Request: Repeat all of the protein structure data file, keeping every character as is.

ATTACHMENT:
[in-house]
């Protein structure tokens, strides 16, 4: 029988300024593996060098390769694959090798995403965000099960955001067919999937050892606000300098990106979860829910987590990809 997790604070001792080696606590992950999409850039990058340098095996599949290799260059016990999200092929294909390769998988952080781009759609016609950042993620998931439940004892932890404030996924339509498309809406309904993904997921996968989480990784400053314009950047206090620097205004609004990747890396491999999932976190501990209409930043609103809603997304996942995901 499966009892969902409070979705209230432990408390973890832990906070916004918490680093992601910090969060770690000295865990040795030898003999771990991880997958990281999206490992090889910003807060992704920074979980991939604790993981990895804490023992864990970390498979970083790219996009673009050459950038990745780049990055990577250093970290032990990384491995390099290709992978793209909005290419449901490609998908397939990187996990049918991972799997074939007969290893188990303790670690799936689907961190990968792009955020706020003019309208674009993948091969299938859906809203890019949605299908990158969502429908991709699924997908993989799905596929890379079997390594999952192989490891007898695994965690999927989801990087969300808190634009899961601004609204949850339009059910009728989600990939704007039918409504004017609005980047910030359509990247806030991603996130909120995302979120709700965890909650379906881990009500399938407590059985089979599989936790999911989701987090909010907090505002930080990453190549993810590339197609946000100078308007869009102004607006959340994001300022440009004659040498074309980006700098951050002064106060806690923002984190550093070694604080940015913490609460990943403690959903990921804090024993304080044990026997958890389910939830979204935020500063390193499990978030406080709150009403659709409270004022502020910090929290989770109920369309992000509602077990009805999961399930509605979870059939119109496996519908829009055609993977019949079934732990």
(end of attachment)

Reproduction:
[in-house]
């Protein structure tokens, strides 16, 4: 029988300024593996060098390769694959090798995403965000099960955001067919999937050892606000300098990106979860829910987590990809 997790604070001792080696606590992950999409850039990058340098095996599949290799260059016990999200092929294909390769998988952080781009759609016609950042993620998931439940004892932890404030996924339509498309809406309904993904997921996968989480990784400053314009950047206090620097205004609004990747890396491999999932976190501990209409930043609103809603997304996942995901 499966009892969902409070979705209230432990408390973890832990906070916004918490680093992601910090969060770690000295865990040795030898003999771990991880997958990281999206490992090889910003807060992704920074979980991939604790993981990895804490023992864990970390498979970083790219996009673009050459950038990745780049990055990577250093970290032990990384491995390099290709992978793209909005290419449901490609998908397939990187996990049918991972799997074939007969290893188990303790670690799936689907961190990968792009955020706020003019309208674009993948091969299938859906809203890019949605299908990158969502429908991709699924997908993989799905596929890379079997390594999952192989490891007898695994965690999927989801990087969300808190634009899961601004609204949850339009059910009728989600990939704007039918409504004017609005980047910030359509990247806030991603996130909120995302979120709700965890909650379906881990009500399938407590059985089979599989936790999911989701987090909010907090505002930080990453190549993810590339197609946000100078308007869009102004607006959340994001300022440009004659040498074309980006700098951050002064106060806690923002984190550093070694604080940015913490609460990943403690959903990921804090024993304080044990026997958890389910939830979204935020500063390193499990978030406080709150009403659709409270004022502020910090929290989770109920369309992000509602077990009805999961399930509605979870059939119109496996519908829009055609993977019949079934732990």